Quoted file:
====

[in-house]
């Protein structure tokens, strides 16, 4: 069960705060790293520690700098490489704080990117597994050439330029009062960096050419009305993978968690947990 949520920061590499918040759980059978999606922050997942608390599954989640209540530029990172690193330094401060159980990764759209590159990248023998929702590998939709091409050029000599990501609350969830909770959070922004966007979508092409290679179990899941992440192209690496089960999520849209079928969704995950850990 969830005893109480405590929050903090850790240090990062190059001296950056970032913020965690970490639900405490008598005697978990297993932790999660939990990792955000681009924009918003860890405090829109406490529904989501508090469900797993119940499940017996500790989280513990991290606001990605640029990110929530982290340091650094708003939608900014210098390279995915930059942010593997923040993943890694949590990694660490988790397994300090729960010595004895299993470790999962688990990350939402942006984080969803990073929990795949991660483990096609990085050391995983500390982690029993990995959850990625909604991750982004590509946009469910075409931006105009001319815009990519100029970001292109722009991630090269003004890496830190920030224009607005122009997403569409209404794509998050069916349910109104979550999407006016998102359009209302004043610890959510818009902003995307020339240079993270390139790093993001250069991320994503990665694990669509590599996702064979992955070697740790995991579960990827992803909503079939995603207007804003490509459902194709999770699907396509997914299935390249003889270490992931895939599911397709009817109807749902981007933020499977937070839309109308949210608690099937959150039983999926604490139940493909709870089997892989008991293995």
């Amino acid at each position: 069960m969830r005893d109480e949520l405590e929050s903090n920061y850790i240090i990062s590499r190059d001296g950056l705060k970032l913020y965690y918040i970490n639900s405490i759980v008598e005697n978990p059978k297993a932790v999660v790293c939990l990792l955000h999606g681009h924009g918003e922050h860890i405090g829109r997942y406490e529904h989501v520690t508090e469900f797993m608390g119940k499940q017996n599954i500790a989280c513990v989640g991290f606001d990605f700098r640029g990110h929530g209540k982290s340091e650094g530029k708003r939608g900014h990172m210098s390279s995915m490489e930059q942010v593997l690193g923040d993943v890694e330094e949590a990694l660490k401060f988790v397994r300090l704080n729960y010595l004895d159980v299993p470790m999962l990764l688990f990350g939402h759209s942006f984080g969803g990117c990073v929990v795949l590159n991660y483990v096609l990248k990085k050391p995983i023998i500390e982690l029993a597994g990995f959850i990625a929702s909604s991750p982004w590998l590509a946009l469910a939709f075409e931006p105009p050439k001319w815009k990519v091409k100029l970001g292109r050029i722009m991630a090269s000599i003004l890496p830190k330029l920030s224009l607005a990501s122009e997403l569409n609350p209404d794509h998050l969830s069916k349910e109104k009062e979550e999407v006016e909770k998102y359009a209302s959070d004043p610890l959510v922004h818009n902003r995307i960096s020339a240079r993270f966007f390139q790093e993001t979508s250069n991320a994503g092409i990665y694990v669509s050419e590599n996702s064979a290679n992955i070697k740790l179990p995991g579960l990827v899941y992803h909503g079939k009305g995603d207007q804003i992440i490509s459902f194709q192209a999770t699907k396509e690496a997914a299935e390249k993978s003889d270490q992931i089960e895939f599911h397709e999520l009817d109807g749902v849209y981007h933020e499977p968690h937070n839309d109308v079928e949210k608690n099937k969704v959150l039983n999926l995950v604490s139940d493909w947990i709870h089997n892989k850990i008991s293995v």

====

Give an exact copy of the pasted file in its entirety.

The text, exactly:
[in-house]
């Protein structure tokens, strides 16, 4: 069960705060790293520690700098490489704080990117597994050439330029009062960096050419009305993978968690947990 949520920061590499918040759980059978999606922050997942608390599954989640209540530029990172690193330094401060159980990764759209590159990248023998929702590998939709091409050029000599990501609350969830909770959070922004966007979508092409290679179990899941992440192209690496089960999520849209079928969704995950850990 969830005893109480405590929050903090850790240090990062190059001296950056970032913020965690970490639900405490008598005697978990297993932790999660939990990792955000681009924009918003860890405090829109406490529904989501508090469900797993119940499940017996500790989280513990991290606001990605640029990110929530982290340091650094708003939608900014210098390279995915930059942010593997923040993943890694949590990694660490988790397994300090729960010595004895299993470790999962688990990350939402942006984080969803990073929990795949991660483990096609990085050391995983500390982690029993990995959850990625909604991750982004590509946009469910075409931006105009001319815009990519100029970001292109722009991630090269003004890496830190920030224009607005122009997403569409209404794509998050069916349910109104979550999407006016998102359009209302004043610890959510818009902003995307020339240079993270390139790093993001250069991320994503990665694990669509590599996702064979992955070697740790995991579960990827992803909503079939995603207007804003490509459902194709999770699907396509997914299935390249003889270490992931895939599911397709009817109807749902981007933020499977937070839309109308949210608690099937959150039983999926604490139940493909709870089997892989008991293995």
């Amino acid at each position: 069960m969830r005893d109480e949520l405590e929050s903090n920061y850790i240090i990062s590499r190059d001296g950056l705060k970032l913020y965690y918040i970490n639900s405490i759980v008598e005697n978990p059978k297993a932790v999660v790293c939990l990792l955000h999606g681009h924009g918003e922050h860890i405090g829109r997942y406490e529904h989501v520690t508090e469900f797993m608390g119940k499940q017996n599954i500790a989280c513990v989640g991290f606001d990605f700098r640029g990110h929530g209540k982290s340091e650094g530029k708003r939608g900014h990172m210098s390279s995915m490489e930059q942010v593997l690193g923040d993943v890694e330094e949590a990694l660490k401060f988790v397994r300090l704080n729960y010595l004895d159980v299993p470790m999962l990764l688990f990350g939402h759209s942006f984080g969803g990117c990073v929990v795949l590159n991660y483990v096609l990248k990085k050391p995983i023998i500390e982690l029993a597994g990995f959850i990625a929702s909604s991750p982004w590998l590509a946009l469910a939709f075409e931006p105009p050439k001319w815009k990519v091409k100029l970001g292109r050029i722009m991630a090269s000599i003004l890496p830190k330029l920030s224009l607005a990501s122009e997403l569409n609350p209404d794509h998050l969830s069916k349910e109104k009062e979550e999407v006016e909770k998102y359009a209302s959070d004043p610890l959510v922004h818009n902003r995307i960096s020339a240079r993270f966007f390139q790093e993001t979508s250069n991320a994503g092409i990665y694990v669509s050419e590599n996702s064979a290679n992955i070697k740790l179990p995991g579960l990827v899941y992803h909503g079939k009305g995603d207007q804003i992440i490509s459902f194709q192209a999770t699907k396509e690496a997914a299935e390249k993978s003889d270490q992931i089960e895939f599911h397709e999520l009817d109807g749902v849209y981007h933020e499977p968690h937070n839309d109308v079928e949210k608690n099937k969704v959150l039983n999926l995950v604490s139940d493909w947990i709870h089997n892989k850990i008991s293995v």